Several months before the pandemic shutdown, in January 2020, my left foot was crushed in a freak accident. I had surgery to reconstruct the foot with metal plates and clamps in February last year. Then in March 2020, I visited the doctor's office to have my temporary cast, post-surgical dressings and stitches removed from my foot and a new, more permanent cast applied. In pain from the stitches and the swelling, I had both anticipated and dreaded this appointment. But, as with the pandemic, I had no idea, on a smaller scale of course, just how bad this could be.
I took a deep breath as the doctor began to upwrap the bandages, increasingly bloody as the layers were peeled away. I looked over at my husband Bob and saw his eyes widen as my foot emerged from the bandages. My heart began to race.
Bob had been at my side throughout the long ordeal since my injury and surgery -- helping me with the most basic daily rituals from using the bathroom to bathing in the early days after my injury and surgery to lifting me and my wheelchair out of the house and into my office twice a day, taking over all household tasks, organizing grocery shopping expeditions and offering comfort during times of pain, sleeplessness and frustration. He never complained or ignored the faintest sign of my distress, sometimes just sensing my pain from a quiet intake of breath. He never saw himself as a hero. "I'm just doing what a good spouse is supposed to do," he would tell me. "I love being able to help you. I know you'd do the same for me." Still, I remained grateful on a daily basis.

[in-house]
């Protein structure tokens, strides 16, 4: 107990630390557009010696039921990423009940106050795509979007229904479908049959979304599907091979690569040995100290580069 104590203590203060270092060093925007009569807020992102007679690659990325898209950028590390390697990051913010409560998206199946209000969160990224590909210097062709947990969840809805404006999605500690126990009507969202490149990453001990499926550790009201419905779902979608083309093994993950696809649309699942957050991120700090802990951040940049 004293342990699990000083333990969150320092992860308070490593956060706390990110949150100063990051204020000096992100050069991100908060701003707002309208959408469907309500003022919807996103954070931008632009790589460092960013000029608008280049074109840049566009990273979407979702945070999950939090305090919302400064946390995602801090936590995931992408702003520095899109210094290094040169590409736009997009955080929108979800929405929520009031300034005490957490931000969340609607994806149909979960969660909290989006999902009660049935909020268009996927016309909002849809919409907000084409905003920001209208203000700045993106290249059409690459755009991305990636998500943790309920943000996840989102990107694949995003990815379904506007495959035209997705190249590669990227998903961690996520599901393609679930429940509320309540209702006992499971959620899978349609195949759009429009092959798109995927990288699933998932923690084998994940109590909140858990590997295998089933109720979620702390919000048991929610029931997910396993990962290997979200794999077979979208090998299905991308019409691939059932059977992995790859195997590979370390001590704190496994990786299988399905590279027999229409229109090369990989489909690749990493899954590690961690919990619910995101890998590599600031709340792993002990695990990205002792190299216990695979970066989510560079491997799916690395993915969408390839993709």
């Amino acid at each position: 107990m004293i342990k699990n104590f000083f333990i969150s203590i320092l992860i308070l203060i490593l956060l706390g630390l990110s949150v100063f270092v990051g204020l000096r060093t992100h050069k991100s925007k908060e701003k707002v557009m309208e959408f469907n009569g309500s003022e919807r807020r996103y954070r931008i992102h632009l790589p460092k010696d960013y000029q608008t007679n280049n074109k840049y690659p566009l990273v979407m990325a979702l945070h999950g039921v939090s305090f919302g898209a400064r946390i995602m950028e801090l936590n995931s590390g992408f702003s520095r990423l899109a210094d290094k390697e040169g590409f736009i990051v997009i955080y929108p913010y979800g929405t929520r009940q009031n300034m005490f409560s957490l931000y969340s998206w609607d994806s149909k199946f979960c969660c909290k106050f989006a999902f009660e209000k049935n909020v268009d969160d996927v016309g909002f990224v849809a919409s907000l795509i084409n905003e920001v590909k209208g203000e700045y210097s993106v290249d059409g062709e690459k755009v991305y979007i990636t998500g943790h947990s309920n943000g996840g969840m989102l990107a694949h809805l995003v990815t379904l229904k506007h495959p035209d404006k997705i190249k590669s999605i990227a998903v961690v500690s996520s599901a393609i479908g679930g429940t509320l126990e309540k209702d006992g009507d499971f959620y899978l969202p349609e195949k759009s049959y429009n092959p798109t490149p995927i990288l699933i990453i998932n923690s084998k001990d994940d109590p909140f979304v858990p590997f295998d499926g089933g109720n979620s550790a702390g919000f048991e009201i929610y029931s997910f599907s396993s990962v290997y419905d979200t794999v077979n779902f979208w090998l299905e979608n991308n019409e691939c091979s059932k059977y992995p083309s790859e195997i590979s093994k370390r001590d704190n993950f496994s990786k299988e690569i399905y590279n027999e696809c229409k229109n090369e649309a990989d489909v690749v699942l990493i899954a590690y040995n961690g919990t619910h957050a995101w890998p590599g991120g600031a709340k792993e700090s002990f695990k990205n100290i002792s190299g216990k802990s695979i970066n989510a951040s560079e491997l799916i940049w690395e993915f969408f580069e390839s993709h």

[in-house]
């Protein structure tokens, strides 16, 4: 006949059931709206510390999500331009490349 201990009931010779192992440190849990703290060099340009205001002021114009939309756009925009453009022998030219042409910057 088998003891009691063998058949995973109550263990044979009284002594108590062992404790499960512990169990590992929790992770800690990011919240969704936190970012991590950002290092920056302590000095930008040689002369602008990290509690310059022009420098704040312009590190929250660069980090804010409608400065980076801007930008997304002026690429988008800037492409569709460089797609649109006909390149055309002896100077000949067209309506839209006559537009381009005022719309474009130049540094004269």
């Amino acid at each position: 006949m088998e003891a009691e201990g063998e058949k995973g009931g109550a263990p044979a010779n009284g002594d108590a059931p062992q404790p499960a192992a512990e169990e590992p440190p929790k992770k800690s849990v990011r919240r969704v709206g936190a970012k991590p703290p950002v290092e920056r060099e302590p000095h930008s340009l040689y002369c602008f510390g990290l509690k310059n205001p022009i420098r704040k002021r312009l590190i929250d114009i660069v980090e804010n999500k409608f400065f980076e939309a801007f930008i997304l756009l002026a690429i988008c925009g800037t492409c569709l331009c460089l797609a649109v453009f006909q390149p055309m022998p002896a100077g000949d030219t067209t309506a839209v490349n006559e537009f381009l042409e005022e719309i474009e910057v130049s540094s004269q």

Now, in the doctor's office, he left his chair in a corner of the small examining room and came over to me as I reclined on the table. "Close your eyes," he said, taking my hand.
The doctor had been shaking his head. "Get a surgical packet," he told his assistant quietly. Then he turned to us. "I'm going to remove the stitches now," he said. "But I'm also going to have to do a little more surgery here. You have a large area of necrotic tissue on the top of your foot. I'm going to have to remove that layer of skin before we can put the new cast on. I'm so sorry. But it's absolutely necessary."
Bob tightened his grip on my hand. "Take a deep breath," he told me quietly. "Let's go to Maui together. It's morning and we've just finished breakfast at the Sea House on Napili Bay. We're walking on the beach. Look how the sun is sparkling on the water and those beautiful blue, translucent waves. Smell the scent of flowers in the air -- jasmine? Plumeria? Breathe deeply and just savor that scent. Feel how warm the water is as the waves wash over our feet..."
I imagined and hung on as I focused on Bob's words, the images and the memories that helped to block out my pain and fear. And I was immensely grateful to have a partner who knew just how to help me through this latest challenge.
The procedure finished, the doctor's assistant was building the cast on my foot and leg. I opened my eyes and looked at Bob. "You did so well," he said quietly. "You were so brave."